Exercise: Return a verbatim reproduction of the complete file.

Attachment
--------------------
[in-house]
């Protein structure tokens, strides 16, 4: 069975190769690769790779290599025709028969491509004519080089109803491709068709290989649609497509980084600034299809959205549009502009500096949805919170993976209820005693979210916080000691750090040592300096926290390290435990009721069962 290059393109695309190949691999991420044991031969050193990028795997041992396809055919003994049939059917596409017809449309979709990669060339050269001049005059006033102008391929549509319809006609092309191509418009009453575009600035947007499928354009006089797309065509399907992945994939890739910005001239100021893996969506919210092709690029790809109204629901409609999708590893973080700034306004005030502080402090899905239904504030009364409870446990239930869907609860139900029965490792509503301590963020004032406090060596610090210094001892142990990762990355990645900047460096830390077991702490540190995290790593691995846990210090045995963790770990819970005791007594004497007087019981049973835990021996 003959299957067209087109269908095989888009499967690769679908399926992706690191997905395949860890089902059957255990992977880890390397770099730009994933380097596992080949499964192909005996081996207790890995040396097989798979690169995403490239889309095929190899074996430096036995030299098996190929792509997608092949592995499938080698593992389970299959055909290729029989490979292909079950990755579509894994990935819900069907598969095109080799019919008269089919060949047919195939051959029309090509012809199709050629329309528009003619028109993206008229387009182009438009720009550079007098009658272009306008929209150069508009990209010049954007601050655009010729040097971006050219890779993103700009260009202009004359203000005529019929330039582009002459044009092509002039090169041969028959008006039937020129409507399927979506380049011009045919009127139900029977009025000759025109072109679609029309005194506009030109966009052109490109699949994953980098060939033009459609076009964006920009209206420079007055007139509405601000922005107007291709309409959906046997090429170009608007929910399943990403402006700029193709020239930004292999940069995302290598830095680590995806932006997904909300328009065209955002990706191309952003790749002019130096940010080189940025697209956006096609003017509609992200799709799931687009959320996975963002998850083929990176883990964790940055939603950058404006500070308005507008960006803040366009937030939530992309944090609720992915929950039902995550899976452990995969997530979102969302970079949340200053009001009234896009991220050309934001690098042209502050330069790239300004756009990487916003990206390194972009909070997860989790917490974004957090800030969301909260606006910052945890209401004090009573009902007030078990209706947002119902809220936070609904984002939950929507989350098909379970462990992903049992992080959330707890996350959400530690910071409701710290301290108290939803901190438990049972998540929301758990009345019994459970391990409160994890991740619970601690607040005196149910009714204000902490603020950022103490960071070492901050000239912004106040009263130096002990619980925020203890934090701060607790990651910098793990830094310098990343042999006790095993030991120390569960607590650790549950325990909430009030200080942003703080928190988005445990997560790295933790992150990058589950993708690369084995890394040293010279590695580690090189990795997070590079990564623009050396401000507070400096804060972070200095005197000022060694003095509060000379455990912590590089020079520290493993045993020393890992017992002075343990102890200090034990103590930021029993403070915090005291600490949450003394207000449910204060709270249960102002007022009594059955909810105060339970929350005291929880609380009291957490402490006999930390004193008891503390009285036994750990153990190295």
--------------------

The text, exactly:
[in-house]
């Protein structure tokens, strides 16, 4: 069975190769690769790779290599025709028969491509004519080089109803491709068709290989649609497509980084600034299809959205549009502009500096949805919170993976209820005693979210916080000691750090040592300096926290390290435990009721069962 290059393109695309190949691999991420044991031969050193990028795997041992396809055919003994049939059917596409017809449309979709990669060339050269001049005059006033102008391929549509319809006609092309191509418009009453575009600035947007499928354009006089797309065509399907992945994939890739910005001239100021893996969506919210092709690029790809109204629901409609999708590893973080700034306004005030502080402090899905239904504030009364409870446990239930869907609860139900029965490792509503301590963020004032406090060596610090210094001892142990990762990355990645900047460096830390077991702490540190995290790593691995846990210090045995963790770990819970005791007594004497007087019981049973835990021996 003959299957067209087109269908095989888009499967690769679908399926992706690191997905395949860890089902059957255990992977880890390397770099730009994933380097596992080949499964192909005996081996207790890995040396097989798979690169995403490239889309095929190899074996430096036995030299098996190929792509997608092949592995499938080698593992389970299959055909290729029989490979292909079950990755579509894994990935819900069907598969095109080799019919008269089919060949047919195939051959029309090509012809199709050629329309528009003619028109993206008229387009182009438009720009550079007098009658272009306008929209150069508009990209010049954007601050655009010729040097971006050219890779993103700009260009202009004359203000005529019929330039582009002459044009092509002039090169041969028959008006039937020129409507399927979506380049011009045919009127139900029977009025000759025109072109679609029309005194506009030109966009052109490109699949994953980098060939033009459609076009964006920009209206420079007055007139509405601000922005107007291709309409959906046997090429170009608007929910399943990403402006700029193709020239930004292999940069995302290598830095680590995806932006997904909300328009065209955002990706191309952003790749002019130096940010080189940025697209956006096609003017509609992200799709799931687009959320996975963002998850083929990176883990964790940055939603950058404006500070308005507008960006803040366009937030939530992309944090609720992915929950039902995550899976452990995969997530979102969302970079949340200053009001009234896009991220050309934001690098042209502050330069790239300004756009990487916003990206390194972009909070997860989790917490974004957090800030969301909260606006910052945890209401004090009573009902007030078990209706947002119902809220936070609904984002939950929507989350098909379970462990992903049992992080959330707890996350959400530690910071409701710290301290108290939803901190438990049972998540929301758990009345019994459970391990409160994890991740619970601690607040005196149910009714204000902490603020950022103490960071070492901050000239912004106040009263130096002990619980925020203890934090701060607790990651910098793990830094310098990343042999006790095993030991120390569960607590650790549950325990909430009030200080942003703080928190988005445990997560790295933790992150990058589950993708690369084995890394040293010279590695580690090189990795997070590079990564623009050396401000507070400096804060972070200095005197000022060694003095509060000379455990912590590089020079520290493993045993020393890992017992002075343990102890200090034990103590930021029993403070915090005291600490949450003394207000449910204060709270249960102002007022009594059955909810105060339970929350005291929880609380009291957490402490006999930390004193008891503390009285036994750990153990190295």